Nice Typo!

I really am trying not to laugh.

Full disclosure: I have worked with, and quite like, several people at this PR firm.

Side note: Raise your hands if you thought a PR firm was supposed to do anything BESIDES generate positive buzz for their clients. Lordy. What a non-issue this is. Even if it’s not a typo, and the PR kids were going to get bonuses for actual positive reviews, I still refuse to clench my underpants up to my lungs in angst. A positive review, even from a perfectly honest journalist, is often a function of the environment in which they reviewed the product. The PR firm that places a pre-armored, pre-buffed character on an account (and possibly arranges to have an actual developer helping the reviewer over the rough spots) is merely being proactive. ESPECIALLY with MMOs, which are impossible to review in two hours. Don’t like it? Make sure you only read reviews by someone who played through the whole beta in their own basement instead of playing for two hours at a press event. Caveat emptor.



  1. Dartwick said,

    December 14, 2007 at 1:28 pm

    Good points.
    And the typo thing doesnt even help this imaginary problem when you think about it – if dishonest reviews were an issue then dishonest previews are wrong too.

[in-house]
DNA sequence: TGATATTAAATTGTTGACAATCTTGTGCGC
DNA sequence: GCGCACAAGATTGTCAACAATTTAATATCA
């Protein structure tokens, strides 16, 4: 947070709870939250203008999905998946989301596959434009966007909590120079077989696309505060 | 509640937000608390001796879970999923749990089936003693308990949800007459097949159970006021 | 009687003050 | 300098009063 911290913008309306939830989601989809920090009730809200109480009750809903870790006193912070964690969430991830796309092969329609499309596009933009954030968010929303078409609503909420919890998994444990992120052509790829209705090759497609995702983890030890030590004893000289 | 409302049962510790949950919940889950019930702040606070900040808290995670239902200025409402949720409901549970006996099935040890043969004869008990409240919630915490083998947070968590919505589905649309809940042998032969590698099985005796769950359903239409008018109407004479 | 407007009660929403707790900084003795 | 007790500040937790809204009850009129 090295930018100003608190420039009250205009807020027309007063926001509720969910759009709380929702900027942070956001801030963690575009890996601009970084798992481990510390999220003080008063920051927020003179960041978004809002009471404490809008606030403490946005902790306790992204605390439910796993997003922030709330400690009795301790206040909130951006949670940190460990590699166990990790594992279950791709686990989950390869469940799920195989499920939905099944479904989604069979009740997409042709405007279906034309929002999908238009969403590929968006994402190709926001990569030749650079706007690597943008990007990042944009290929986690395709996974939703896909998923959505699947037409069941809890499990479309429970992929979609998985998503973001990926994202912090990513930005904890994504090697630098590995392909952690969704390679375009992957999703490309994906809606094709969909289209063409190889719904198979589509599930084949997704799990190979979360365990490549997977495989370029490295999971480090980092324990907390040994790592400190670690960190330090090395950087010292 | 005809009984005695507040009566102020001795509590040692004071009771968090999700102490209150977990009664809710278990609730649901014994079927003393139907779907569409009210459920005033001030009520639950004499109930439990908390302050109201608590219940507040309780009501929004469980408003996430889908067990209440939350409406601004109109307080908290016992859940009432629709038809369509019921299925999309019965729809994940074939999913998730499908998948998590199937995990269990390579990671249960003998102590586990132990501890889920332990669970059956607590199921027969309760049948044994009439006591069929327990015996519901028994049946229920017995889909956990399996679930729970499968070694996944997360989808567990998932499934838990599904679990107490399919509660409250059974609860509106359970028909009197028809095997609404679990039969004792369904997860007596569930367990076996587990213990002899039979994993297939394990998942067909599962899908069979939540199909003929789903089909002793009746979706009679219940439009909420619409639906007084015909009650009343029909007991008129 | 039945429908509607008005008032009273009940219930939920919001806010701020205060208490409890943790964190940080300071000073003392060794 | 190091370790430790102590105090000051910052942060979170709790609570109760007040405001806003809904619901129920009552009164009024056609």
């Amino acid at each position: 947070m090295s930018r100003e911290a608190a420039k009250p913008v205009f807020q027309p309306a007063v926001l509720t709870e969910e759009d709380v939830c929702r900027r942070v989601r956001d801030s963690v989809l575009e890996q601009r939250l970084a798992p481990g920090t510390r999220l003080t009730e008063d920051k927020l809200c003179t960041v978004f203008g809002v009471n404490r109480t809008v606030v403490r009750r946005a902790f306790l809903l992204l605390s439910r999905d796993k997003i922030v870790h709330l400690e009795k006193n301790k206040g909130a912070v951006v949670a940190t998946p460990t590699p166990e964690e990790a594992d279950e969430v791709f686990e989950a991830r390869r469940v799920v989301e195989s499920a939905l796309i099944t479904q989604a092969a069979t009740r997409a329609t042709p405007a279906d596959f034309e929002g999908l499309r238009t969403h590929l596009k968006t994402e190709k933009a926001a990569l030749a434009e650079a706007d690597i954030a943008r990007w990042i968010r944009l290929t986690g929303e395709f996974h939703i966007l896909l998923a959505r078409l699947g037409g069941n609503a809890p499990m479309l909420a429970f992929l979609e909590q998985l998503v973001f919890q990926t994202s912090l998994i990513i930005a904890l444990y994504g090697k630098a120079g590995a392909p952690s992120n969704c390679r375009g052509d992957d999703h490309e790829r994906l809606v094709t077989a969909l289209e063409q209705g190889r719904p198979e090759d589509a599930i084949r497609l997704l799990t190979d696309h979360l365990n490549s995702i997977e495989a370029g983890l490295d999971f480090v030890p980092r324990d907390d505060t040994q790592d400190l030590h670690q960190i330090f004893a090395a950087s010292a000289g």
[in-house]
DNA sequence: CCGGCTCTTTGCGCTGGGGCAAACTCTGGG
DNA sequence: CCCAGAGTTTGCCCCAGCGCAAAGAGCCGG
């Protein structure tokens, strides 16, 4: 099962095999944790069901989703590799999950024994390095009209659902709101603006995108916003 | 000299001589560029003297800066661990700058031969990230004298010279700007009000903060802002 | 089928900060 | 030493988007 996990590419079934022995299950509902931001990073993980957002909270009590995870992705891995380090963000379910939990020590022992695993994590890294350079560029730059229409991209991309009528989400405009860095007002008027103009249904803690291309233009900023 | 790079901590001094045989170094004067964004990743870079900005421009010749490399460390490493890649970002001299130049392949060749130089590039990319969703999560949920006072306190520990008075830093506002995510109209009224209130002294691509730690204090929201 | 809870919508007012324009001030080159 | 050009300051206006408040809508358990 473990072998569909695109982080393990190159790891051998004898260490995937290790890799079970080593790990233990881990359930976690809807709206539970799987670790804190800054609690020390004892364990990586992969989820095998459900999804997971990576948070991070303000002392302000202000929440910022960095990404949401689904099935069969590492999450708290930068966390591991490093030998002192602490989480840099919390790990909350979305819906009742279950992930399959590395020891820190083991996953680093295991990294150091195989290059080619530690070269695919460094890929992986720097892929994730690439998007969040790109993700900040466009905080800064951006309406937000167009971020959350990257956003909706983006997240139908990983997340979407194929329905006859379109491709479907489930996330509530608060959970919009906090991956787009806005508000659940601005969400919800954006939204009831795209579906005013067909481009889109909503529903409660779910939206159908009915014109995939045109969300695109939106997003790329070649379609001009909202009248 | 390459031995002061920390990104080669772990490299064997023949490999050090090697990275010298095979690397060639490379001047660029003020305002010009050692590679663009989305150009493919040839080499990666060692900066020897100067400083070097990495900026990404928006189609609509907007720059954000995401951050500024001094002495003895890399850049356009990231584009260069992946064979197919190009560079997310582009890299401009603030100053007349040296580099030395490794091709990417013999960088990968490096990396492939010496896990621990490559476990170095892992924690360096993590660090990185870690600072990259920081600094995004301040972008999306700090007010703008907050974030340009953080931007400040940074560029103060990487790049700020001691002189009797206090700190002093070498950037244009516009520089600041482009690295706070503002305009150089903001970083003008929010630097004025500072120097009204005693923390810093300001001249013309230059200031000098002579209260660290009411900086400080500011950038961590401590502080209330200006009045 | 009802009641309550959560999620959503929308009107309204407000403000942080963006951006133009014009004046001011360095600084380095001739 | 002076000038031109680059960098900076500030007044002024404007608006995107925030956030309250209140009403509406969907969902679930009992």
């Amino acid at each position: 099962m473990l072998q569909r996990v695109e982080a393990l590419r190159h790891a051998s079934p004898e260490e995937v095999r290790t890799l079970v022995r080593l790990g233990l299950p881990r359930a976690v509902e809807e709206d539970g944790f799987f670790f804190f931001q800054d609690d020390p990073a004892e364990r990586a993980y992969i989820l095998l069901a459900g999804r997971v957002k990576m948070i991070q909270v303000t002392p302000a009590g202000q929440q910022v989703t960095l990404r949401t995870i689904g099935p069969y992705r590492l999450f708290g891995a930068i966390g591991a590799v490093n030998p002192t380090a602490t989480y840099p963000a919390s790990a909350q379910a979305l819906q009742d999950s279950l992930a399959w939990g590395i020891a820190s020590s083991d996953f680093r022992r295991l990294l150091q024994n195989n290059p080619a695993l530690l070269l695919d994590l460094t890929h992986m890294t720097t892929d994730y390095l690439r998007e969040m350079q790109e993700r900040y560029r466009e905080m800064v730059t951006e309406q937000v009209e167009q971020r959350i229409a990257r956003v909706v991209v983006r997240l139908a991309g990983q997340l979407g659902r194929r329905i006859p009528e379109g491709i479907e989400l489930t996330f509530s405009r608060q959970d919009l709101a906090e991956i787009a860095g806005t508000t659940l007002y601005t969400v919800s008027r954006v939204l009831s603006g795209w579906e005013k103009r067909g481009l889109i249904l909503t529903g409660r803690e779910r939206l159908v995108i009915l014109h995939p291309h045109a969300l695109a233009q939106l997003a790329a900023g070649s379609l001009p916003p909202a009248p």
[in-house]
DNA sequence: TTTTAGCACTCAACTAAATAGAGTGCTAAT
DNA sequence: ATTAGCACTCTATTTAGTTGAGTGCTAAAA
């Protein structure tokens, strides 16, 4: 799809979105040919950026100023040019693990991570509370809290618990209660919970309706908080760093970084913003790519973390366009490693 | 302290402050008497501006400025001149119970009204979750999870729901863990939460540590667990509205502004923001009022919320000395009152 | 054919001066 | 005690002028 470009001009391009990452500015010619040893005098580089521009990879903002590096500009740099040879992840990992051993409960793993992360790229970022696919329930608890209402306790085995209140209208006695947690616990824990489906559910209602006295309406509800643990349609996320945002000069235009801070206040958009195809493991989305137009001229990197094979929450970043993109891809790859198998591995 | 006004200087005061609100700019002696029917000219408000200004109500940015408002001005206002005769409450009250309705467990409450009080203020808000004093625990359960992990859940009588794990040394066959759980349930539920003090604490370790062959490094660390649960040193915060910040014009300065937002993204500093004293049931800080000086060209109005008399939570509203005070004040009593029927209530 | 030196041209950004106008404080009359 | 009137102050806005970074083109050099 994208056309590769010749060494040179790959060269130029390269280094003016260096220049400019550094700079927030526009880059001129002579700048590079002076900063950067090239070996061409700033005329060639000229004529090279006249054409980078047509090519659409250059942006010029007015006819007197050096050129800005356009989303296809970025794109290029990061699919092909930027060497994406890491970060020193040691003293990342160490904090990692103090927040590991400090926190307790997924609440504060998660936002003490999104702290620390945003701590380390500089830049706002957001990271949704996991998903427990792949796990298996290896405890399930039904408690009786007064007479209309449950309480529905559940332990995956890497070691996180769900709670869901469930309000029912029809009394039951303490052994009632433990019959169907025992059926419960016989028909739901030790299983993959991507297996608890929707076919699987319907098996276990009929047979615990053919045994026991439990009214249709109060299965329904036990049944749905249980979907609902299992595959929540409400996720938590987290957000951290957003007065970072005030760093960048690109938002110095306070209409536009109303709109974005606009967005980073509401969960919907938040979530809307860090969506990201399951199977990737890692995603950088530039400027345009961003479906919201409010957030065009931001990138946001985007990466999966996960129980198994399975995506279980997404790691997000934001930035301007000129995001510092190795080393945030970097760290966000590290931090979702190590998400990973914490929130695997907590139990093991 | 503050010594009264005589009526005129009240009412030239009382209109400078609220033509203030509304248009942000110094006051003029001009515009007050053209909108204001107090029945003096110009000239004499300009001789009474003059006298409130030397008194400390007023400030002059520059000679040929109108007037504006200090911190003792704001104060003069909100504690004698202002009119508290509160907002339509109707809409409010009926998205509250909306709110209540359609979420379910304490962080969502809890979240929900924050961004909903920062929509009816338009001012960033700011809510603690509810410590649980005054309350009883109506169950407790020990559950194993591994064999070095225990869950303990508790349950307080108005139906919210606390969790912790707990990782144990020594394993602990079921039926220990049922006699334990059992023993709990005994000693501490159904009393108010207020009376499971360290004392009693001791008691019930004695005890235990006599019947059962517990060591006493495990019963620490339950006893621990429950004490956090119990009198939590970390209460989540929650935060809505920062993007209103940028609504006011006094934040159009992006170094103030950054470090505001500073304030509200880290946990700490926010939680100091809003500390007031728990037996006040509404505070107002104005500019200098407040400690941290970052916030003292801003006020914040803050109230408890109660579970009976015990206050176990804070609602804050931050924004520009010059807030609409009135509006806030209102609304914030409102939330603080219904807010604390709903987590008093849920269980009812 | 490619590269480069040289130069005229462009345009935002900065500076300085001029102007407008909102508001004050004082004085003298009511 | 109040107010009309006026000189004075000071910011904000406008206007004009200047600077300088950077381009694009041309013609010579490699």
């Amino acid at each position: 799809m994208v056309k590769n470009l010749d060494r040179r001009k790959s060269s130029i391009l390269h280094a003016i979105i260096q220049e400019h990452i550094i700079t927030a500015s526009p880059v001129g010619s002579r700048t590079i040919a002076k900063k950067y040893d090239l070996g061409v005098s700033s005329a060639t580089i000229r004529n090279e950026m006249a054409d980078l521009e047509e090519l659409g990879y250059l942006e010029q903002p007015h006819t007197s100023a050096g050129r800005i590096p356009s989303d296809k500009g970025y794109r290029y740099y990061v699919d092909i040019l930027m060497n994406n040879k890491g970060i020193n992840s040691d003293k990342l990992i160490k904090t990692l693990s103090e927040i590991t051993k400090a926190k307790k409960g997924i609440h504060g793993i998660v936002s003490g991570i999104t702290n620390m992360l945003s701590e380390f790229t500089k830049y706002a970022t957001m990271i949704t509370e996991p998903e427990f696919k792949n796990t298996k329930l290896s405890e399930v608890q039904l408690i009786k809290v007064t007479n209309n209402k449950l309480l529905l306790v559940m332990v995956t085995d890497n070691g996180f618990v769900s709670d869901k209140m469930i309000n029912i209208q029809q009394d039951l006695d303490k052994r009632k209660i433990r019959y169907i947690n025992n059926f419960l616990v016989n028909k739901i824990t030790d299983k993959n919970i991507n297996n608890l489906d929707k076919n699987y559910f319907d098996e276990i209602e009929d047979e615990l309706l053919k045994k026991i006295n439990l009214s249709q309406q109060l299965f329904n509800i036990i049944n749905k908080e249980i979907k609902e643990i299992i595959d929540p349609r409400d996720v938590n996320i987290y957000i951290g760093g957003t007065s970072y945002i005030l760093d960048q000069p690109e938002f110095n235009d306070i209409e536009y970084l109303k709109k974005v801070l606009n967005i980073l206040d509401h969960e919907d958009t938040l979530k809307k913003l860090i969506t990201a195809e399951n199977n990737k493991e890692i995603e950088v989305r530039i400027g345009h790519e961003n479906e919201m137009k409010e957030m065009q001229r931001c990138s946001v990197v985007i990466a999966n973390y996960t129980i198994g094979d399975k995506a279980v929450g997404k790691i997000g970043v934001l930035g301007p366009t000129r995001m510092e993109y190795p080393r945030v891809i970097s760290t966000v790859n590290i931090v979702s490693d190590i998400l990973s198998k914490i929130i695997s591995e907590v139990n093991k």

2. December 14, 2007 at 2:24 pm

    Most dishonesty in journalism is born of the journalist, not of the PR people. Yeah, they do highlight all the good points of a product. If they didn’t, they should be fired. I know Sean and he’s an excellent PR guy, and I’ve known him on both sides of the fence. When I was a fansite type, he surely showed games in a positive light and he was a great guy to hang out with, but he never once asked or told me to write anything positively.

  3. Jeff Freeman said,

    December 27, 2007 at 8:30 am

    Course they’re hired to do PR for a game because reviews are better with their work than without, otherwise what the heck are they doing?

    But an admission of that would be used out of context by those who have made up their minds that foul-play was afoot and misdeeds were committed in this particular case.

    It’s difficult when accused of doing a thing to an unethical degree to defend oneself with an admission of doing that very thing, but only within ethical boundaries.

    Those who accuse you will rarely be honest in their presentation of your admission, and more and more people seem to be of the “zero tolerance”-sort of mind-set, anyway.

    If too much of a thing is bad, then any amount of it must surely be just as wicked.

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